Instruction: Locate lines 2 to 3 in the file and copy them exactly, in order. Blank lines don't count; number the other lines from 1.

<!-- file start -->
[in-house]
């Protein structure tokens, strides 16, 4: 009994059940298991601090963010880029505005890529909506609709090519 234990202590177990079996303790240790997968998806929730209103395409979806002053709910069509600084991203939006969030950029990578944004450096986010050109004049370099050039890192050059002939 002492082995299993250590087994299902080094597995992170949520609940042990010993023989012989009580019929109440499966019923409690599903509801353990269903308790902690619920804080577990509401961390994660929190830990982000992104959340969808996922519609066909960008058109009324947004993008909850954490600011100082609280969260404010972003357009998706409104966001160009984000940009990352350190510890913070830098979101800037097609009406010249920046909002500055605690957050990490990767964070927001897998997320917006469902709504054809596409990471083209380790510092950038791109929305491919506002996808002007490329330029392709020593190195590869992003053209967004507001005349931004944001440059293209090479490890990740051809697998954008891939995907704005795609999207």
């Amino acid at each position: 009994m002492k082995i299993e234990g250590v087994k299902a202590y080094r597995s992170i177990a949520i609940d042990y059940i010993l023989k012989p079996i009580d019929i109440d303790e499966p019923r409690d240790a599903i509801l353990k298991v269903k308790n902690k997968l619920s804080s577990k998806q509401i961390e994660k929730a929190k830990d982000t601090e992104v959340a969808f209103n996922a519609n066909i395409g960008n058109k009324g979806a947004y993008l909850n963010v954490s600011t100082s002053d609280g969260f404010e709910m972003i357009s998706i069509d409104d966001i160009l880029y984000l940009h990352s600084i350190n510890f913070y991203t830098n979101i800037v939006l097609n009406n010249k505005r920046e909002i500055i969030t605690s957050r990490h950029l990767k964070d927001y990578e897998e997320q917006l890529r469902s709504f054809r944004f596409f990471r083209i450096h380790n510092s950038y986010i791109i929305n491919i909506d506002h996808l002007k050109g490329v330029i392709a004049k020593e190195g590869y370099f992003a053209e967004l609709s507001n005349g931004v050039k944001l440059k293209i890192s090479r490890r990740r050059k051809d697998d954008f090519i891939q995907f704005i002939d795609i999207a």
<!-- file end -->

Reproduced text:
């Protein structure tokens, strides 16, 4: 009994059940298991601090963010880029505005890529909506609709090519 234990202590177990079996303790240790997968998806929730209103395409979806002053709910069509600084991203939006969030950029990578944004450096986010050109004049370099050039890192050059002939 002492082995299993250590087994299902080094597995992170949520609940042990010993023989012989009580019929109440499966019923409690599903509801353990269903308790902690619920804080577990509401961390994660929190830990982000992104959340969808996922519609066909960008058109009324947004993008909850954490600011100082609280969260404010972003357009998706409104966001160009984000940009990352350190510890913070830098979101800037097609009406010249920046909002500055605690957050990490990767964070927001897998997320917006469902709504054809596409990471083209380790510092950038791109929305491919506002996808002007490329330029392709020593190195590869992003053209967004507001005349931004944001440059293209090479490890990740051809697998954008891939995907704005795609999207």
């Amino acid at each position: 009994m002492k082995i299993e234990g250590v087994k299902a202590y080094r597995s992170i177990a949520i609940d042990y059940i010993l023989k012989p079996i009580d019929i109440d303790e499966p019923r409690d240790a599903i509801l353990k298991v269903k308790n902690k997968l619920s804080s577990k998806q509401i961390e994660k929730a929190k830990d982000t601090e992104v959340a969808f209103n996922a519609n066909i395409g960008n058109k009324g979806a947004y993008l909850n963010v954490s600011t100082s002053d609280g969260f404010e709910m972003i357009s998706i069509d409104d966001i160009l880029y984000l940009h990352s600084i350190n510890f913070y991203t830098n979101i800037v939006l097609n009406n010249k505005r920046e909002i500055i969030t605690s957050r990490h950029l990767k964070d927001y990578e897998e997320q917006l890529r469902s709504f054809r944004f596409f990471r083209i450096h380790n510092s950038y986010i791109i929305n491919i909506d506002h996808l002007k050109g490329v330029i392709a004049k020593e190195g590869y370099f992003a053209e967004l609709s507001n005349g931004v050039k944001l440059k293209i890192s090479r490890r990740r050059k051809d697998d954008f090519i891939q995907f704005i002939d795609i999207a």